• Rob

    The union is running scared. They know damn well that automation is going to cost them hundreds or thousands of jobs over the next decade. They’re just trying to hold back the tide.

    There used to be a time when the union existed to protect workers from their management. Now, the unions seem to exist mostly to protect their workers from the future.

    It’s a losing proposition.

  • Ben,

    Yes, calling them terrorists is hyperbolic. But the point is, both groups willingly cause tremendous economic damage in pursuit of their aims.

    Then anyone who does anything at any time which has any economic impact on any other person is the moral equivalent of a terrorist in your book? Ah, yes. It’s much clearer now. The HMOs and the elected officials they’ve tainted with their money into accepting the awful status quo aren’t responsible for Little Jimmy not having affordable health care, it’s that al-Qaeda cell calling itself the TWU.

    Riiiiiiiiiiiight. (Who pays for your health care, btw?)

    And I wasn’t equating illegal government surveillance with illegal strike declarations except to point out that the commentariat who is so foaming at the mouth at this walkout’s illegality seem to enjoy selectively applying their law-and-order shtick as their personal politics dictate.

  • Civil Service and Union

    Jersey Exile is correct. There are a lot of things socking it to the people. I agreethat they are dishonest and evil. Congress is mostly bought and paid for. However, New york is under attack by arrogant punks, the transit union. No strike against the people should be allowed to succeed. The mayor should fire them all. The full effect will be felt in the coming years as more and more companies leave NY.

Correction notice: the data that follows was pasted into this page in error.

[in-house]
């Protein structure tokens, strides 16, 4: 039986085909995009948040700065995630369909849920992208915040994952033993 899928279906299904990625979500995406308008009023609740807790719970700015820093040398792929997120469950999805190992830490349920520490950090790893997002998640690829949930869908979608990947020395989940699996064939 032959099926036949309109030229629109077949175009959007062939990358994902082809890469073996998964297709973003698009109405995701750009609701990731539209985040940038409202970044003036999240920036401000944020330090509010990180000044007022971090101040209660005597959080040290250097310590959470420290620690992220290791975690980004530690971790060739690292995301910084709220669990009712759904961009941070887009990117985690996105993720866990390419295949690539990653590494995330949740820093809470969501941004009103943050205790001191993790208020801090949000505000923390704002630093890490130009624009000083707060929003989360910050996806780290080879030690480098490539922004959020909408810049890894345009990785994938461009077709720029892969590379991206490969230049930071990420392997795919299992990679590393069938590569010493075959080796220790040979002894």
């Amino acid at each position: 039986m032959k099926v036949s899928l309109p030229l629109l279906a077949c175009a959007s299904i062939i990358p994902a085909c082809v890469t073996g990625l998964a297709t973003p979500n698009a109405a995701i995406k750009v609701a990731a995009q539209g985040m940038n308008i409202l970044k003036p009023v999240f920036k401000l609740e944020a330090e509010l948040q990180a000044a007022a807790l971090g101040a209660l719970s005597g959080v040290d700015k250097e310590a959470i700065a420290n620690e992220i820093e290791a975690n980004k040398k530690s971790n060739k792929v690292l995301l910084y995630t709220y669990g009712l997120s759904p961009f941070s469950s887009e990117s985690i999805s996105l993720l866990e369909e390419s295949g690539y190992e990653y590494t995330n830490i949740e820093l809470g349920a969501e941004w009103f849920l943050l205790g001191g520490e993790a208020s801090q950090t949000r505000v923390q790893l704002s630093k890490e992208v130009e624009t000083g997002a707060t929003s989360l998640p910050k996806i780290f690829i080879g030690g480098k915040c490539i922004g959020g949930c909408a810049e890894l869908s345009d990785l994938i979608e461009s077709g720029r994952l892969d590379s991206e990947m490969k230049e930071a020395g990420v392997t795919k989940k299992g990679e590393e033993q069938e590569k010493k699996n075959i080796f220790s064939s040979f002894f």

I truely believe that these transit guys are terrorists.

  • Ben

    Jersey in Exile

    >>Then anyone who does anything at any time which has any economic impact on any other person is the moral equivalent of a terrorist in your book?

  • Ben

    Jersey in Exile

    >>Then anyone who does anything at any time which has any economic impact on any other person is the moral equivalent of a terrorist in your book?

    You used the word “Any”, Jersey. I used the word “Tremendous”. There is a big difference. Learn it, live it, love it.

  • Ben,

    You’re playing fast and loose with that “tremendous” scale, though. The destruction of the World Trade Center and years of economic fallout versus a couple of days of lost productivity and sales. So when the President visits Manhattan and his motorcade holds up traffic all day, does that count as economic terrorism as well in your book?

  • HA

    Jersey Exile,

    Breaking the law to spy on U.S. citizens without proper authorization = apparently not even worth mentioning on this blog

    I love the law-and-order crowd’s Oval Office-shaped blind spot…

    Given all your apparent indignation about Bushitler’s abuse of power for spying on overseas terrorists’ domestic contacts, I’m sure you’ll be the first to call for the immediate release of the Barrett Report? After all, the people the Clinton administration monitored without warrants weren’t even terrorist contacts.

    I love the leftists civil-liberties crowd’s Oval Office-shaped blind spot…not to mention their gross hypocrisy.

  • HA

    BTW, the TWU workers are NOT terrorists. They are extortionists.

  • HA,

    That’s all you’ve got? “Clinton did it too”? You’d think that shtick would get old after five years or so…

    (I’m against all illegal spying by our government, no matter who’s in office. Smart conservatives are starting to realize that standing by your man when they pull shenanigans like Bush has means everyone in our country loses. What’s your excuse?)